Solar energy has been undergoing innovations and revolutions for far longer than most people imagine. Before the Oil crisis of the 1970s or the impending climate change problems of today, Solar power was undergoing many advancements in a long history of development that spans back more than a century.
The first solar motor underwent development in 1860, when Auguste Mouchout secured a patent to develop a motor that could run on solar power. He saw this as a means of reducing reliance on coal, and worked on the design for over 20 years. His design used solar heat and a reflector to heat water and produce steam capable of powering a motor. While the device succeeded in terms of technical capability, it soon lost economic practicality as coal prices dropped and shipping across Europe became much easier and more efficient thanks to the steam engine trains.
Following the work of Mouchout, William Adams developed a plan to create a series of mirrors on tracks that could be adjusted to follow the movement of the sun. The heat captured from these reflectors was used to heat water for steam capable of operating a 2.5 horsepower steam engine. Most modern solar plants still use Adam’s basic design of mirrors that reflect to a receiver tower or a boiler to generate steam energy.
In 1870, Swedish engineer John Ericsson developed a design much like Mouchout’s, but with the added concept of a parabolic trough that allowed the design to forgo the expensive tracking equipment. This is now a standard in modern solar plants, as this design simplifies collection of solar energy without sacrificing much efficiency.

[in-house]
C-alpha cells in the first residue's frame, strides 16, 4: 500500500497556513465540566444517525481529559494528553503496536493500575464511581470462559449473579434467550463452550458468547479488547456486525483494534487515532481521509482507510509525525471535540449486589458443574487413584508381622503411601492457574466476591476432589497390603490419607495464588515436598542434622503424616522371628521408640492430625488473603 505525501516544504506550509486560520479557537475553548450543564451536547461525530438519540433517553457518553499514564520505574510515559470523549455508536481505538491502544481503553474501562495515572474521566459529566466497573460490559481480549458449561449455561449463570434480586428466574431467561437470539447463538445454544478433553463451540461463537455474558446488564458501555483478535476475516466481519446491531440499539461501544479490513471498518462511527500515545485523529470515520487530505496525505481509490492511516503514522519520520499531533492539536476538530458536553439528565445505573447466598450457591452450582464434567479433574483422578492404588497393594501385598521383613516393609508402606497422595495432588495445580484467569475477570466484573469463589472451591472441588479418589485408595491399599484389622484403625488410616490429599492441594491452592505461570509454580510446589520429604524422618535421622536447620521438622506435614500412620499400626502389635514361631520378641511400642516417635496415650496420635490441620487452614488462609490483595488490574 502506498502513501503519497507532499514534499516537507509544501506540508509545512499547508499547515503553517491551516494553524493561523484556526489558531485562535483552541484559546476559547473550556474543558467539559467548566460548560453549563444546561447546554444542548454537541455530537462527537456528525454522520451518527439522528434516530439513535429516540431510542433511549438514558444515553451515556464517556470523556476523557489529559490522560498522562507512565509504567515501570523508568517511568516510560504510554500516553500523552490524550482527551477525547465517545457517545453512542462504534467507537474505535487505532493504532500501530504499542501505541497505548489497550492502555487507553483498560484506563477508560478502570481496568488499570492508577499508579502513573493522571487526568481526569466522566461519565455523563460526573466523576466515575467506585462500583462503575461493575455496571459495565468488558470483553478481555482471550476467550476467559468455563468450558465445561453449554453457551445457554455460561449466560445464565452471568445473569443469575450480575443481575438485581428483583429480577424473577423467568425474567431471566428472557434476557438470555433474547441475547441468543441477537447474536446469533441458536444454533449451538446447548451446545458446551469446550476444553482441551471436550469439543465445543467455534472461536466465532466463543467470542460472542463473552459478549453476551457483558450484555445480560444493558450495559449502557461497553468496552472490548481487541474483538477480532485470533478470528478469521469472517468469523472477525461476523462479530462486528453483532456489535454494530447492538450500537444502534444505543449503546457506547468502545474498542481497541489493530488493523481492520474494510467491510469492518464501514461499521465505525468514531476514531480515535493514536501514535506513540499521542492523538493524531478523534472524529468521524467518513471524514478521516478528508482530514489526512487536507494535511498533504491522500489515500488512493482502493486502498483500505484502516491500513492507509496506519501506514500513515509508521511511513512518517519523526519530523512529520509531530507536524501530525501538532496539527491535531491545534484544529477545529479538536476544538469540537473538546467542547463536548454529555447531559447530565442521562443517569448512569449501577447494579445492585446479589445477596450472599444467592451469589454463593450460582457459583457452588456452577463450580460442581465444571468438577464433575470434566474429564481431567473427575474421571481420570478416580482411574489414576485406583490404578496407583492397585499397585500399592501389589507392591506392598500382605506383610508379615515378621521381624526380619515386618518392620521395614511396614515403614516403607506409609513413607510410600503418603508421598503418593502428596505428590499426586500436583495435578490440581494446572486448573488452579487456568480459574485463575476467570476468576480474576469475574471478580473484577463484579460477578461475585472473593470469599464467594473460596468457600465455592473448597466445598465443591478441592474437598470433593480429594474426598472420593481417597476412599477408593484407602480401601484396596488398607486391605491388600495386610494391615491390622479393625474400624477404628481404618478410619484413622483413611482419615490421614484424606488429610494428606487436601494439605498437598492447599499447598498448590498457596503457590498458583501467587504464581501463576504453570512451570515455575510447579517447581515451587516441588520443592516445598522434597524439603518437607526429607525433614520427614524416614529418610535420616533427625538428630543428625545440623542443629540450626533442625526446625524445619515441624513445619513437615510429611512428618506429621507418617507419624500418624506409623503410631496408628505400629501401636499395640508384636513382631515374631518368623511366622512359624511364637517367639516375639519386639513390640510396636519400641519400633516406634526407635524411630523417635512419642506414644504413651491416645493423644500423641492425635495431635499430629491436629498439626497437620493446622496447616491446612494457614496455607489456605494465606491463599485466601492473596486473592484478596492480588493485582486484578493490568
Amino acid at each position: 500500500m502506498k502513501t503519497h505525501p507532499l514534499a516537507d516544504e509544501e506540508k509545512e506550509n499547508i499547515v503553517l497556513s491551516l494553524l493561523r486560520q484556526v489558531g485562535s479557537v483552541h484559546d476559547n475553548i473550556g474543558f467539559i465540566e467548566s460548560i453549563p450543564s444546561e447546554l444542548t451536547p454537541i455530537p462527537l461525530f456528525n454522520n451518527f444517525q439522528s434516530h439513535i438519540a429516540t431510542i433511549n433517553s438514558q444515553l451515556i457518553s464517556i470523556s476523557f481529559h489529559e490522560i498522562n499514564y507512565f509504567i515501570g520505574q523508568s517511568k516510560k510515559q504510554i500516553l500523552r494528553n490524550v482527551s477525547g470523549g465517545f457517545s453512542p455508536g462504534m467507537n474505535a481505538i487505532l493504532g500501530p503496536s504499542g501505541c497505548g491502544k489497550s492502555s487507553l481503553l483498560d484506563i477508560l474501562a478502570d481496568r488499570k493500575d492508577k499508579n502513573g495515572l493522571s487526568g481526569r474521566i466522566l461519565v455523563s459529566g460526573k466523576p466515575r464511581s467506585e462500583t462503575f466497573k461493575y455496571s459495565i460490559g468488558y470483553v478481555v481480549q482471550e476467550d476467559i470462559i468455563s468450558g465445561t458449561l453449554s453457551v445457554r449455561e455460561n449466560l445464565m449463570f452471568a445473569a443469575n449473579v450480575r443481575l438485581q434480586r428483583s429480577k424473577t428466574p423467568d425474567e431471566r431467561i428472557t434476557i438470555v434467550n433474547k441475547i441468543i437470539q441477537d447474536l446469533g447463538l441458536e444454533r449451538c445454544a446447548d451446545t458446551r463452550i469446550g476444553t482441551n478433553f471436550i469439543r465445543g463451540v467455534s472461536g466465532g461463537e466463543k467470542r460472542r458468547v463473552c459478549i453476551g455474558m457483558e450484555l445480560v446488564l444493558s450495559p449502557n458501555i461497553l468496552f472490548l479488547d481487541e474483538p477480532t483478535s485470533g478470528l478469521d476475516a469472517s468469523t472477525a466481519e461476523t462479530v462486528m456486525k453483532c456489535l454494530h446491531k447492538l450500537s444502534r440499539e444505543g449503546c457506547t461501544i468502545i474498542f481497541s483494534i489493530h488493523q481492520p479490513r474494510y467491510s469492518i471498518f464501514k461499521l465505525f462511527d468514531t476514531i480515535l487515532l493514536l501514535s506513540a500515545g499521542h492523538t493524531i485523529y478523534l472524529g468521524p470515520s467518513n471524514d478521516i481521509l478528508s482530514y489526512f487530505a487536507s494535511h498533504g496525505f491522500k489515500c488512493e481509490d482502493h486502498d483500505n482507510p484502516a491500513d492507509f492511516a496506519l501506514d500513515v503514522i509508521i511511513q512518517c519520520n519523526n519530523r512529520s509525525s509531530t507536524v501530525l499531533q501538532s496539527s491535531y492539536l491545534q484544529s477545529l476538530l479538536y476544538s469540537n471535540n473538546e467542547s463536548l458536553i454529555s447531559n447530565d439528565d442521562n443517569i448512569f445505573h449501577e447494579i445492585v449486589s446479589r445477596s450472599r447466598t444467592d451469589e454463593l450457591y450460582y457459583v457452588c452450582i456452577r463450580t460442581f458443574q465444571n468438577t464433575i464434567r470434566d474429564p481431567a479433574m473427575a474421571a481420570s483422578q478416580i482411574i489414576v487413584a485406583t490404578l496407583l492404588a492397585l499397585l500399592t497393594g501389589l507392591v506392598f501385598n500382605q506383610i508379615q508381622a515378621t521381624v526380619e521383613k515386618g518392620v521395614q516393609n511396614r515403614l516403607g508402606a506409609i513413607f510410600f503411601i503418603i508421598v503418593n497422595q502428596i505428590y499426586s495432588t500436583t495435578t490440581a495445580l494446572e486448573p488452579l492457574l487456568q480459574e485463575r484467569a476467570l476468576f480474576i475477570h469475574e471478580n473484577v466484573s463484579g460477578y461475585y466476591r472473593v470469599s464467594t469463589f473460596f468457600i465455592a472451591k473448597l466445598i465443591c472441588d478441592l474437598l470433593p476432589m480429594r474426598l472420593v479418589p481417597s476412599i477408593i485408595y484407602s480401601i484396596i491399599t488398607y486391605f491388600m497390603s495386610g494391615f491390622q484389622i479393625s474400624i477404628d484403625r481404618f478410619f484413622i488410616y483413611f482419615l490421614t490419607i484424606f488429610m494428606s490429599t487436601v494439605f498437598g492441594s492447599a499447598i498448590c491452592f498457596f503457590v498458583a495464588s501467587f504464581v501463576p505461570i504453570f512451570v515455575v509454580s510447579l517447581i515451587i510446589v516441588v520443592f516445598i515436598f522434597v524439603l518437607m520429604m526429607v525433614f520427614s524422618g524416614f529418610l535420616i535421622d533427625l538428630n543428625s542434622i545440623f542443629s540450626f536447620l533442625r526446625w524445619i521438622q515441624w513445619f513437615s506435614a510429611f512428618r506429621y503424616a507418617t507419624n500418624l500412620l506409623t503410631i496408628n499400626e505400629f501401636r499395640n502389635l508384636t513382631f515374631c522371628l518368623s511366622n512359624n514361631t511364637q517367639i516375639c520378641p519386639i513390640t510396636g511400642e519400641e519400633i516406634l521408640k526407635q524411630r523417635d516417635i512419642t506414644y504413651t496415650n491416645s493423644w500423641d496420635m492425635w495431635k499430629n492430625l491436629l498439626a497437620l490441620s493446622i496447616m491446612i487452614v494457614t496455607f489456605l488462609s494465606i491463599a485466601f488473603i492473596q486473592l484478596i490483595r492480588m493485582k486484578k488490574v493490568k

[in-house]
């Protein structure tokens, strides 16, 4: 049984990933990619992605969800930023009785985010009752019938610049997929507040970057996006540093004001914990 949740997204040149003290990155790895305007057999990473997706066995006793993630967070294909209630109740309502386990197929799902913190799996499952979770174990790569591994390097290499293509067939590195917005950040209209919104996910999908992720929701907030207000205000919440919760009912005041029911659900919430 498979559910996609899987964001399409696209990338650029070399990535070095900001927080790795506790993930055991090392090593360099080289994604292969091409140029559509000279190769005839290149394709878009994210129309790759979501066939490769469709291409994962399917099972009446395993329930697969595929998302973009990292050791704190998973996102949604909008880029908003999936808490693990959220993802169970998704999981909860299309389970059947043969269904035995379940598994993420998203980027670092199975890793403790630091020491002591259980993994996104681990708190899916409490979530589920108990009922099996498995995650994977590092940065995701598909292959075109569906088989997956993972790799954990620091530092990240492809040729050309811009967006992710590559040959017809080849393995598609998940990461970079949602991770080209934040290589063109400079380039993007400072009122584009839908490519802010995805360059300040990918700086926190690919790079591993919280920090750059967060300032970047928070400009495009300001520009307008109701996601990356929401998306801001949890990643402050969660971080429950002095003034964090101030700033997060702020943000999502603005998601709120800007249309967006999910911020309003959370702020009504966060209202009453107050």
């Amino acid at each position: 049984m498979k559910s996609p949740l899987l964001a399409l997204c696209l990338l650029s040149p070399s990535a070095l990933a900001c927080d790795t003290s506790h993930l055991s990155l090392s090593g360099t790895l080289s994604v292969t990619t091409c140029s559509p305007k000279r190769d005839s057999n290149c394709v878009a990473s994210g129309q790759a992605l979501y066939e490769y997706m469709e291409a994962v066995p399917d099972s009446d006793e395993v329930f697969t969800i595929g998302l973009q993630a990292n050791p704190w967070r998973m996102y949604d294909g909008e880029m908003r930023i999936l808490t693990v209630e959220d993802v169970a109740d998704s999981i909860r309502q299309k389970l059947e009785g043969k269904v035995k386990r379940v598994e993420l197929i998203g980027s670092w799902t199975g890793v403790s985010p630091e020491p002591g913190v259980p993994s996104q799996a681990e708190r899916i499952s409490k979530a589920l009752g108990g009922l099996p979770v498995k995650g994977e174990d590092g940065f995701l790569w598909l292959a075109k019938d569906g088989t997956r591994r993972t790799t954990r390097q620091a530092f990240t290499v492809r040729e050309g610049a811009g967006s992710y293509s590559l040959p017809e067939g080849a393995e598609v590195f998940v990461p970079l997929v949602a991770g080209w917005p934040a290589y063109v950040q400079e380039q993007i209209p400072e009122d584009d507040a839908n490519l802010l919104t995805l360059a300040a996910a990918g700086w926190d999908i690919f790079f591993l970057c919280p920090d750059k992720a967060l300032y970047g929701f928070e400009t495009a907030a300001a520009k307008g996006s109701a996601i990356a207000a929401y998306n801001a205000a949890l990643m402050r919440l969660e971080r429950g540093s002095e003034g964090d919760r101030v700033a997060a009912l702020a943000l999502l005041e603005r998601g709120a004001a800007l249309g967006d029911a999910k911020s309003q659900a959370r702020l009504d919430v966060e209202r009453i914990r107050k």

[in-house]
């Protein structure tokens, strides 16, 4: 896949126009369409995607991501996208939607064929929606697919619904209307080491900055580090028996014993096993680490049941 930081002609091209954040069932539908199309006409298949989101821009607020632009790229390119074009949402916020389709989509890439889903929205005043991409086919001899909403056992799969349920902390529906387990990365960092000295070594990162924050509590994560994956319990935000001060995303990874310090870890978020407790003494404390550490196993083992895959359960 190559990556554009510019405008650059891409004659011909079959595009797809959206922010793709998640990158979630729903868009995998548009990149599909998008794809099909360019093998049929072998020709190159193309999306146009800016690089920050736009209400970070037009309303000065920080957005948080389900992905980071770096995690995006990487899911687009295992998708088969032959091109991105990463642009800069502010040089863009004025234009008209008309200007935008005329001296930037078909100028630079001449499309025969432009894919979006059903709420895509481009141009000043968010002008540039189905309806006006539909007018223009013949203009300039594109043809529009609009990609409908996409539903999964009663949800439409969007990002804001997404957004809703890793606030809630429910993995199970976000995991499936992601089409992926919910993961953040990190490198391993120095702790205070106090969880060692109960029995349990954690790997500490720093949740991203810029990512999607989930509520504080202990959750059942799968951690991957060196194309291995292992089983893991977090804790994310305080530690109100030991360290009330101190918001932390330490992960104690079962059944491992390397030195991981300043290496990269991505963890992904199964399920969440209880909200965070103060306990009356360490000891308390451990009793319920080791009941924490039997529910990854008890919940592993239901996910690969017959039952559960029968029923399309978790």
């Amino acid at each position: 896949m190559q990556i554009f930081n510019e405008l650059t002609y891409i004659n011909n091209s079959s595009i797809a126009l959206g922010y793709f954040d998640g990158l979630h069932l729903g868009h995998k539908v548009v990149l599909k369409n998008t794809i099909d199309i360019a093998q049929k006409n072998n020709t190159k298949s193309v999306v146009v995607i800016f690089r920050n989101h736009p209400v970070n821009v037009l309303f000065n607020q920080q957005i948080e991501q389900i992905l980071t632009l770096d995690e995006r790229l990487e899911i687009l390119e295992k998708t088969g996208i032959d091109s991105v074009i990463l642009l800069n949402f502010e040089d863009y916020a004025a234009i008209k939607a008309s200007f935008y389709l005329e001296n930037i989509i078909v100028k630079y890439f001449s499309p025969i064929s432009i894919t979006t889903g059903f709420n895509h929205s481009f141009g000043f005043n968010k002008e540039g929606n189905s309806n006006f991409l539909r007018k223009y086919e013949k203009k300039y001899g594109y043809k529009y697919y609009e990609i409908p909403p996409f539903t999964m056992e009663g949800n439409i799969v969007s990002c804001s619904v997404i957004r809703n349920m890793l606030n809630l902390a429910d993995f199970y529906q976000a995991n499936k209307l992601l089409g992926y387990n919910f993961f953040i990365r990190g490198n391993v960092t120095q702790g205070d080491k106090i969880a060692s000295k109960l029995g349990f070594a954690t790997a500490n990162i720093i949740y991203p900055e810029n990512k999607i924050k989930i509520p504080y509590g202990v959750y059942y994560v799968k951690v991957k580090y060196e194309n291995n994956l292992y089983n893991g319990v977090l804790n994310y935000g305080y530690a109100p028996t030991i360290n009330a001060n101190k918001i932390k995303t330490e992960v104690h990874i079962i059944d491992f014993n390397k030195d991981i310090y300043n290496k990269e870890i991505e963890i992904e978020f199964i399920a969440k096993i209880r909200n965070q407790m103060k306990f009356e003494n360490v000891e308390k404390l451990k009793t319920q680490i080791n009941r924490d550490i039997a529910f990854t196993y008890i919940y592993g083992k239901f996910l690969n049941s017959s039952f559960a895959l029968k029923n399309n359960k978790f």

Commercial Use of Solar Power
In 1892, Aubrey Eneas developed a solar and steam powered machine that used almost 2,000 mirrors to create energy. He wasn’t able to sell his design until 1903, however a series of weather-related disasters caused investors to lose interest in his work.
One year before the end of Eneas’ company, Henry E. Willsie began developing a design that could offer continuous power by heating large amounts of water that could be kept warm in an insulated tub. Using vaporizing pipes inside the basin to serve as boilers, he used sulfur dioxide passing through the pipes to create a high-pressure vapor, which passed to the engine, operated it, and exhausted into a condensing tube. There it cooled, returned to a liquid state, and was reused. Unfortunately his machine was very large and startup costs were prohibitive, and buyers never signed on.
For the next half century many patents were issues, but there was a marked lull in the development of solar technologies. The oil revolution and easy shipping via train made solar energy impractical when compared to fossil fuels.
During the 1970s, OPEC restricted the flow of oil to the United States, which sparked a new wave of innovation in renewable and alternative energy production methods. Solar energy was a part of the renaissance. Today the global solar market is expected grow 15% in 2016, with countries like China, Brazil, and the United States driving demand for solar power and solar technology.
InduSoft has been active in the solar industry as well! You can watch a demo of InduSoft Web Studio below with a demo of an HMI on a solar panel, or visit our solar industry section.